Sometimes the awareness of your own boby comes unexpectedly. Lili Elbe, a woman who used to define herself as “unhappy, moody and very superficial” opened the eyes of Einar Wegener on how little he knew about his own nature.

Einar Wegener e Lili Elbe

Above: source Wikimedia Commons – Wellcomeimages – licence CC BY 4.0

Einar bumped into Lili shortly after his wedding with Gerda Gottlieb, in 1904. Einar and Gerda were a couple of Danish artists: him, with a strong and secure character would paint landscapes and her, as much resolute, used to illustrate books and create feminine painting in art decò style, published on prestigious fashion magazines.

One day, the absence of one of Gerda’s models changed Einar’s destiny forever. A friend of the wife, the actress Anna Larsen, gave an odd suggestion, perhaps seeing the big picture; she suggested to use Wegener as an alternative to the missing model and, after the first refusal of the husband, he eventually gave in to the woman’s insistence.

dressed in a ballerina costume in satin and lace, Einar was renamed Lili by Anna Larsen

Einar’s portrait in 1920

Above: source Wikipedia – Wellcomeimages – licence CC BY 4.0

In the following years, Einar lived an existence of two people trapped within the same body, one being the painter Einar Wegener, and the other Lili, a carefree woman who desperately wanted to become mother. Lili won the inner battle that was taking place inside the body, becoming the very 1st person in history undergoing experimental surgery to change sex.

Lili after the operations


Above: source Wikimedia Commons –Wellcomeimages – licence CC BY 4.0

In her biography, Lili wrote about her first disguise, the one of the ballerina, which had been the trigger episode of her entire sexual transformation:

“For as much weird it can sound, I cannot deny how fun that transformation was. I liked the sensation of soft feminine garments on me. I felt completely at ease since the very first moment”.

Lili drawn by Gerda


Public Domain picture

Thanks to the support of the wife, who probably was not aware of the inner torment of the husband, Einar started to dress up in pricey feminine dresses for parties and social events. She would introduce herself as Gerda’s sister or one of her models. Some time later, Wegener confessed her wife that Lili had completely taken over and Einar did not exist any longer.

In the following fifteen years, the couple lived a rather unconventional marriage, with Gerda supporting the nature of her new husband. The hermaphroditic tendencies of Einar as well as the plausible gay orientation of Gerda, pushed them in 1912, to enjoy their nonconformist relation in Paris.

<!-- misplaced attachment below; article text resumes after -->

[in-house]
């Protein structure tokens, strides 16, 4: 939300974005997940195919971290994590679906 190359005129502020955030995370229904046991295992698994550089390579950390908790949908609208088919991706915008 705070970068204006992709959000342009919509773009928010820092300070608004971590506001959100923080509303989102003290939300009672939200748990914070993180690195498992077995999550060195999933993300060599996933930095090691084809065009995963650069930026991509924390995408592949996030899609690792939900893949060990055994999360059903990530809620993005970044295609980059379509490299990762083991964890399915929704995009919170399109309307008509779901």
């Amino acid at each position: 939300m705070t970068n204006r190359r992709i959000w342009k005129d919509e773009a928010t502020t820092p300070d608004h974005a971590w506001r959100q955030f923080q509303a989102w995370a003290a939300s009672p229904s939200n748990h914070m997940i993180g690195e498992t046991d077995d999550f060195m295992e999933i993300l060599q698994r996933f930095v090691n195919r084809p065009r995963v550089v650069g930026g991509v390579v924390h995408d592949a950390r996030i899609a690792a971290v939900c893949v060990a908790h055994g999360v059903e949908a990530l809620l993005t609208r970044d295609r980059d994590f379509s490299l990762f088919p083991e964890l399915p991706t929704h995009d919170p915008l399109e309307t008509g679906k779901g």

Even though moving from Denmark to France took away a lot of pressure from the couple, Lili soon realised that dressing as a woman did not make her a real woman so she fell into depression. In an era where in France homosexuality was hardly tolerated, the concept of transgenderism was even more unacceptable. Unlike Germany, where the “Passes for Trans” were granted in order to help those people with their social activities.

Lili spent six years of her life in utter despair looking for help, even medical, that no one seemed to be wanting to give her. Instead, it appeared that she was able only to gather humiliation over humiliation. When she got to the point of setting up a date for her suicide, Lili came to know of a German doctor, named Magnus Hirschfed, that had opened in Berlin an institute for sexual sciences, where they studied transexualism too.

Below: the sexologist Magnus Hirschfeld in 1928

Above: picture by Wellcomeimages shared via Wikipedia – licence CC BY-SA 4.0

In 1930, Lili relocated to Germany to undergo a series of surgical operations. The promises of the doctor were that Lili would have obtained, in exchange of great suffering, a female body able to conceive a baby. The medical procedures, completely experimental, are unknown because the archives went destroyed by the Nazis in 1933. What it is known is that Lili had four operations within 2 years: the first one, performed by doctor Hirschfed, was a surgical castration. Doctor Kurt Warnekros, the creator of Lili, operated Einar three times: he performed an ovary transplant and another surgery that we have no knowledge of. After these procedures, Einar obtained the legal right to change his name and gender:

She had definitely become Lili Elbe

She chose Elbe as a new surname as a homage to the river crossing the city where she was reborn.

Claude Lejeune and Lili Elbe


Above: source Wikimedia Commons – Wellcomeimages – Licence CC BY 4.0

Considering that Lili was a full fledged woman, there was no obstacle for the cancellation of the marriage between Einar and Gerda. Lili, who was planning on getting married to Claude Lejeune, was desperate to undergo one last surgery as an uterus transplant as well as the construction of a vagina. The dream of Lili shattered into pieces as well as her life: her organism rejected the foreign organ and the following infection led her to death. Although Lili was aware of not having much chance to survive, in her last letters to her family and friends she wrote how happy she felt in those few yet intense 14 months lived finally as a real woman.

They were worth an entire life

In 2001, the writer David Ebershoff wrote a book about Einar/Lili’s story, “The Danish Girl”(UK link) (US link). In 2015 the film based on the book came out too; below the trailer.

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